3. Viewed a course = 20pts
  4. Completed a form = 30pts
  5. Used one of our interactive tools = 50pts
  6. Opted in to something = 70pts
  7. Submitted an application = 100pts

Ultimately, different types of buyers achieve certain scores based on their persona and engagement with certain types of content assigned. You’ll start to identify certain “tells” of each persona, and you’ll know when a prospect is showing you intense buying signals. That is when you pass that prospect over to Sales.

Justin Gray from Marketingprofs.com states that the goal is to make lead scoring easy to understand so anyone who becomes part of the process can jump right in. Simplified lead scoring will also help in scaling as your company grows, and it can be flexible to accommodate changed and even new persona.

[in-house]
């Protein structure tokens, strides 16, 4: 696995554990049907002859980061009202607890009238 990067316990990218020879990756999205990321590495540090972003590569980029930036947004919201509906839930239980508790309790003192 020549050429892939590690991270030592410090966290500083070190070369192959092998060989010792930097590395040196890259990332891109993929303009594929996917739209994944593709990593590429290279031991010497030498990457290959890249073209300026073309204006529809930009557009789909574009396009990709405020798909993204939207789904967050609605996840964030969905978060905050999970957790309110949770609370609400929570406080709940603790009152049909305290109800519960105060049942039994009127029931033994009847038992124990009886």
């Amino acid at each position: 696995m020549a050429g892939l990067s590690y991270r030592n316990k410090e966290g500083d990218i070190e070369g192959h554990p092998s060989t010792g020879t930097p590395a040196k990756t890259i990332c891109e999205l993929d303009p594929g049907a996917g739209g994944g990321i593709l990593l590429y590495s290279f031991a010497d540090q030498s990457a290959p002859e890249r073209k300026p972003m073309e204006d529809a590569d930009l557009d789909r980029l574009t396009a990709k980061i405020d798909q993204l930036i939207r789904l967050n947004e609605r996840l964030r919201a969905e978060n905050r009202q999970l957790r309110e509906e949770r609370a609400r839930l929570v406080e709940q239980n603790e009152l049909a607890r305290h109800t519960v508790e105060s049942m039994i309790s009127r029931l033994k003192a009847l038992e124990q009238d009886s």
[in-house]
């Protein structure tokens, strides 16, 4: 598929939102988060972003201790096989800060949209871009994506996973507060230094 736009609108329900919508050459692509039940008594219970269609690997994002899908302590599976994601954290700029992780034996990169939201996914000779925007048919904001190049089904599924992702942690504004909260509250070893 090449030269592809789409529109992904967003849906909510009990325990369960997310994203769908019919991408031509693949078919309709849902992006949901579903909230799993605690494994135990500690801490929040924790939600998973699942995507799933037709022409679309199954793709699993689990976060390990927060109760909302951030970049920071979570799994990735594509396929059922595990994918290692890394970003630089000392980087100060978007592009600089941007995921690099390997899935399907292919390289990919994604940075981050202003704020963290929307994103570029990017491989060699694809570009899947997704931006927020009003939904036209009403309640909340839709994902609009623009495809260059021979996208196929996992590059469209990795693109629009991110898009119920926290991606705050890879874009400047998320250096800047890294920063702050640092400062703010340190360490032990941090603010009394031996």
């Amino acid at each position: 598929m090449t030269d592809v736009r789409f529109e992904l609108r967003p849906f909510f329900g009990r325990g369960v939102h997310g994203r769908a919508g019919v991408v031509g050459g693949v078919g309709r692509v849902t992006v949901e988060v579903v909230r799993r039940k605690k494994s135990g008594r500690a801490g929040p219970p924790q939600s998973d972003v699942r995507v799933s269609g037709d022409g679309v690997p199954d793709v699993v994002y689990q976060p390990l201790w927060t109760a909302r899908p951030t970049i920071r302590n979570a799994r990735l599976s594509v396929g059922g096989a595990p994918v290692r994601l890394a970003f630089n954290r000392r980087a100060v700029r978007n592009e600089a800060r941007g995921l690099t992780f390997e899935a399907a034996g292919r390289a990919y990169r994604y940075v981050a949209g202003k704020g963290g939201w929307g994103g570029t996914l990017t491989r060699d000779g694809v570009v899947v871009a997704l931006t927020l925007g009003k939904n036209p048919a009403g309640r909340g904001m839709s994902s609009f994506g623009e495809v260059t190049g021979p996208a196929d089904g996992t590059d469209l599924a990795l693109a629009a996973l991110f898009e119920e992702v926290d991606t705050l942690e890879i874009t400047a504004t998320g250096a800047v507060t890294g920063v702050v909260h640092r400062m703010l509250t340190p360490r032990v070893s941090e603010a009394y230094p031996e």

I agree with Justin and believe that a  stronger lead-scoring process will not only improve your conversion rate but also help you know your buyers better, and you’ll organically develop a system that scales easily as your business grows. Your marketing and sales departments will cohesively become revenue-driven, not numbers-driven.

Choosing an Analytical tool – Part 1- Omniture SiteCatalyst versus Google Analytics

VP of Marketing: “I know we need an analytics package to track the XYZ  Products website.  XYZ has been doing fine without web analytics, but my staff says we need it.  I don’t have much money to spend, so I’ve chosen Google Analytics, since it’s free.  We’ll make it work for us.”